My Cloud Network Readiness Notes for Office 365 and Teams

This post is about some basic aspects of networking for the cloud and where to find some viable resources. I focus on Microsoft Cloud connectivity. However, the requirements are similar to any other cloud services. To me, there are two common question which I always ask before any further (technical) Microsoft / Office 365 planning: What’s your network topology and how do your network metrics look like?
“Nice” and “fine” are some times answers I get, of course that’s not what I want to hear. 😉

Source: https://pixabay.com/illustrations/monitor-binary-binary-system-1307227/

What’s your network topology/design?

By asking this question I want to get insights on the network design, e.g. does the company operate a centralized network and internet connectivity approach?

Example answer: A company got 12 physical locations, buildings or offices in different cities, so geographically dispersed. The company’s headquarter (HQ) is in Stuttgart, Germany. All locations are linked together via MPLS-WAN links to the HQ. Let’s say a star topology is operated. All internet traffic is routed via HQ and breaks out centrally.

Source: https://pixabay.com/photos/network-earth-block-chain-globe-3524352/

How do your network metrics look like?

Very often companies do not have network metrics, no long-term metrics (2 weeks+) and no networking reporting to easily visualize and get insights on past and as-is network traffic. Although this might be very helpful also for security reasons to detected uncommon network patterns etc.

Well, by asking, how do your network metrics look like? I’d whish to get some viable metrics, e.g. packet loss, jitter, rtt, bandwidths (of course), … Many times it’s unclear.

These actual trivial questions are essential to know and estimate “Is my company’s network ready for cloud workloads?” or to know what’s to do to get the connectivity ready for (certain) cloud workloads. We also need to differentiate between workloads and their priority, e.g. no real-time vs. real-time workloads, file transfer vs. video calls.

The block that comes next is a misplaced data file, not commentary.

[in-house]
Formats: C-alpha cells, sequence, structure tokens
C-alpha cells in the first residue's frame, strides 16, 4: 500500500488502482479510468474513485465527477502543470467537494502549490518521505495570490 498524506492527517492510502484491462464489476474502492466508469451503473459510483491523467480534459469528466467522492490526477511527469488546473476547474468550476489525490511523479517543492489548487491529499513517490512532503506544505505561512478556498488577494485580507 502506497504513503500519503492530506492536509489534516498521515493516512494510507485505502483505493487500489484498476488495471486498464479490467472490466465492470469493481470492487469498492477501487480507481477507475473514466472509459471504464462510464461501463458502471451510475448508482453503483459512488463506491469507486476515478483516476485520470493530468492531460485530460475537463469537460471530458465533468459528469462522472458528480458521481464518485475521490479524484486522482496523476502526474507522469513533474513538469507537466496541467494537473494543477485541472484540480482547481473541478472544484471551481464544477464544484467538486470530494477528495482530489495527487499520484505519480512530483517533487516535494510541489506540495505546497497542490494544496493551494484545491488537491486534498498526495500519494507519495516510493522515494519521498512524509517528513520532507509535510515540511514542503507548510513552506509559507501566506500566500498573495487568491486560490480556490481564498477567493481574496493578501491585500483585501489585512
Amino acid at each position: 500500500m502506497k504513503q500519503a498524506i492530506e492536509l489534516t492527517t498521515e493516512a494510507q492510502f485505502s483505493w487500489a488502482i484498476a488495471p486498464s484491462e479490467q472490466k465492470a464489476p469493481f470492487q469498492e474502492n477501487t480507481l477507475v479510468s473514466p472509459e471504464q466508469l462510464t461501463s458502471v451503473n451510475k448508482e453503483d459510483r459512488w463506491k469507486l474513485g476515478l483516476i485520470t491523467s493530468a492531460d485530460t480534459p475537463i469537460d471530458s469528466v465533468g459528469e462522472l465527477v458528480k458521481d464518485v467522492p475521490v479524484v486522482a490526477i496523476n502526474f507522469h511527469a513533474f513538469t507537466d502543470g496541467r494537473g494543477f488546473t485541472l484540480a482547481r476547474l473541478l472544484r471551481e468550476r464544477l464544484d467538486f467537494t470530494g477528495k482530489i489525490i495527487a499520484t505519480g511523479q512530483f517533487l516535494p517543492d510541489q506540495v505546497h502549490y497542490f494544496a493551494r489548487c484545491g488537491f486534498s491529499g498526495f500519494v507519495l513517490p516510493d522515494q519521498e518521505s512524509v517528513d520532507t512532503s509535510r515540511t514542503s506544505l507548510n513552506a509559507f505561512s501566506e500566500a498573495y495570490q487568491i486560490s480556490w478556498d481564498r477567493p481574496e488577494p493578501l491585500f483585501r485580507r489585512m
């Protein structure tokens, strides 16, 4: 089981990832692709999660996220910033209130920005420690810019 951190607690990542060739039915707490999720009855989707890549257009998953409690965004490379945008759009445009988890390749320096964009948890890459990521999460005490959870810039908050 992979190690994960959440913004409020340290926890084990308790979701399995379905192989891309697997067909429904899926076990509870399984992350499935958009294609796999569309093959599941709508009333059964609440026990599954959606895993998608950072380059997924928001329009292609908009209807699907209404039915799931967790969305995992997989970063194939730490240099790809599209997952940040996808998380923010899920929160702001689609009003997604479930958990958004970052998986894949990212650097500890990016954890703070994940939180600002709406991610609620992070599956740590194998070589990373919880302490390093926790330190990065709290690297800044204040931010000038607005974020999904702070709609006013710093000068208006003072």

What’s recommended?

A functioning, efficient and reliable network, especially internet connectivity towards the Microsoft Cloud Edge is key. If we talk about client facing applications, for instance Microsoft Teams, it is recommended to get the client app as near as possible to the Microsoft Cloud Edge so that the traffic can enter the highly optimized Microsoft Cloud Data Center Network (backend). Verify that the connectivity metrics towards the Microsoft Cloud Edge are meet.

Conclusion, opinion and summary

To reach the goal that clients’ network traffic can quickly enter Microsoft Cloud Data Center, we need to think about suited network concepts and designs. In my opinion centralized internet breakouts for clients are obsolete. Without a doubt there are advantages in management and routing traffic centrally depending on your point of view. If we “re-calibrate” our point of view and our expectations based on user and business requirements and principles we must re-think and re-assess our network to fulfill these requirements. To succeed we need to focus on the principle of excellent user experience which than will drive your business ahead. And as mentioned above, the network and internet connectivity towards the Cloud Edge are key.

Additional resources